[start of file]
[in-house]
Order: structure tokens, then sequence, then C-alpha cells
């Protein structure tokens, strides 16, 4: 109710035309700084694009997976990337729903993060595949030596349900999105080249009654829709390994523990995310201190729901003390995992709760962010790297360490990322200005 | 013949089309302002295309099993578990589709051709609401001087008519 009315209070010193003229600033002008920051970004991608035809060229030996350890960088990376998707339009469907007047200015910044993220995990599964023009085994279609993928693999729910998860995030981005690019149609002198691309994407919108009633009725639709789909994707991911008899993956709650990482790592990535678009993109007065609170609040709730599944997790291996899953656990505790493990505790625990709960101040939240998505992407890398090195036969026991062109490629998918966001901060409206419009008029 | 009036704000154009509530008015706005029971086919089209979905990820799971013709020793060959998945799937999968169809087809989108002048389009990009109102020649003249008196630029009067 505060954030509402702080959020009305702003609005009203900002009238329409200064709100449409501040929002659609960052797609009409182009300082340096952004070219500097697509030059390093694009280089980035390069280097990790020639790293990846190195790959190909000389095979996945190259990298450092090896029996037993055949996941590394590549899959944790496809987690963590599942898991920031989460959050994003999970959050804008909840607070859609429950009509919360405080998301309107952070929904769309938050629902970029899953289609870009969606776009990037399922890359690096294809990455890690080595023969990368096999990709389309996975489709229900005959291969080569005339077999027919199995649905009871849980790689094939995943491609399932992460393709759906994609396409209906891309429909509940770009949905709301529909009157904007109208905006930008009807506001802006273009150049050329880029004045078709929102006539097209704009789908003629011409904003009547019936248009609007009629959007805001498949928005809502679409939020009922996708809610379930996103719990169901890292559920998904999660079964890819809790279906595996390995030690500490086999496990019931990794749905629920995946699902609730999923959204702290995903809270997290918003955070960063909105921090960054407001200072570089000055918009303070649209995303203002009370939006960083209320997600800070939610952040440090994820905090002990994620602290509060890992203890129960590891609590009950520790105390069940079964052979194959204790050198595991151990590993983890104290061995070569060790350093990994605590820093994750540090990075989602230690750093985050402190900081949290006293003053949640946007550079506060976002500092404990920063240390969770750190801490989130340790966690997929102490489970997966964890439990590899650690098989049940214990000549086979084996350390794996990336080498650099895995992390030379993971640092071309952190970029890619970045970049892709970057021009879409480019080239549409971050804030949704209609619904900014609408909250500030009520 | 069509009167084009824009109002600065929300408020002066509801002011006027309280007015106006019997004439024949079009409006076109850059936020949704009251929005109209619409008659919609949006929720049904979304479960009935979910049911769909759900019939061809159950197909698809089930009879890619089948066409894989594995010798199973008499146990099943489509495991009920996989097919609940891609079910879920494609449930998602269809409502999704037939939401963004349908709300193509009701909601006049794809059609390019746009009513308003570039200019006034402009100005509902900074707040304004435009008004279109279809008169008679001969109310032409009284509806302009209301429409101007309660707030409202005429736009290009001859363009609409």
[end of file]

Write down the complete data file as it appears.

[in-house]
Order: structure tokens, then sequence, then C-alpha cells
């Protein structure tokens, strides 16, 4: 109710035309700084694009997976990337729903993060595949030596349900999105080249009654829709390994523990995310201190729901003390995992709760962010790297360490990322200005 | 013949089309302002295309099993578990589709051709609401001087008519 009315209070010193003229600033002008920051970004991608035809060229030996350890960088990376998707339009469907007047200015910044993220995990599964023009085994279609993928693999729910998860995030981005690019149609002198691309994407919108009633009725639709789909994707991911008899993956709650990482790592990535678009993109007065609170609040709730599944997790291996899953656990505790493990505790625990709960101040939240998505992407890398090195036969026991062109490629998918966001901060409206419009008029 | 009036704000154009509530008015706005029971086919089209979905990820799971013709020793060959998945799937999968169809087809989108002048389009990009109102020649003249008196630029009067 505060954030509402702080959020009305702003609005009203900002009238329409200064709100449409501040929002659609960052797609009409182009300082340096952004070219500097697509030059390093694009280089980035390069280097990790020639790293990846190195790959190909000389095979996945190259990298450092090896029996037993055949996941590394590549899959944790496809987690963590599942898991920031989460959050994003999970959050804008909840607070859609429950009509919360405080998301309107952070929904769309938050629902970029899953289609870009969606776009990037399922890359690096294809990455890690080595023969990368096999990709389309996975489709229900005959291969080569005339077999027919199995649905009871849980790689094939995943491609399932992460393709759906994609396409209906891309429909509940770009949905709301529909009157904007109208905006930008009807506001802006273009150049050329880029004045078709929102006539097209704009789908003629011409904003009547019936248009609007009629959007805001498949928005809502679409939020009922996708809610379930996103719990169901890292559920998904999660079964890819809790279906595996390995030690500490086999496990019931990794749905629920995946699902609730999923959204702290995903809270997290918003955070960063909105921090960054407001200072570089000055918009303070649209995303203002009370939006960083209320997600800070939610952040440090994820905090002990994620602290509060890992203890129960590891609590009950520790105390069940079964052979194959204790050198595991151990590993983890104290061995070569060790350093990994605590820093994750540090990075989602230690750093985050402190900081949290006293003053949640946007550079506060976002500092404990920063240390969770750190801490989130340790966690997929102490489970997966964890439990590899650690098989049940214990000549086979084996350390794996990336080498650099895995992390030379993971640092071309952190970029890619970045970049892709970057021009879409480019080239549409971050804030949704209609619904900014609408909250500030009520 | 069509009167084009824009109002600065929300408020002066509801002011006027309280007015106006019997004439024949079009409006076109850059936020949704009251929005109209619409008659919609949006929720049904979304479960009935979910049911769909759900019939061809159950197909698809089930009879890619089948066409894989594995010798199973008499146990099943489509495991009920996989097919609940891609079910879920494609449930998602269809409502999704037939939401963004349908709300193509009701909601006049794809059609390019746009009513308003570039200019006034402009100005509902900074707040304004435009008004279109279809008169008679001969109310032409009284509806302009209301429409101007309660707030409202005429736009290009001859363009609409």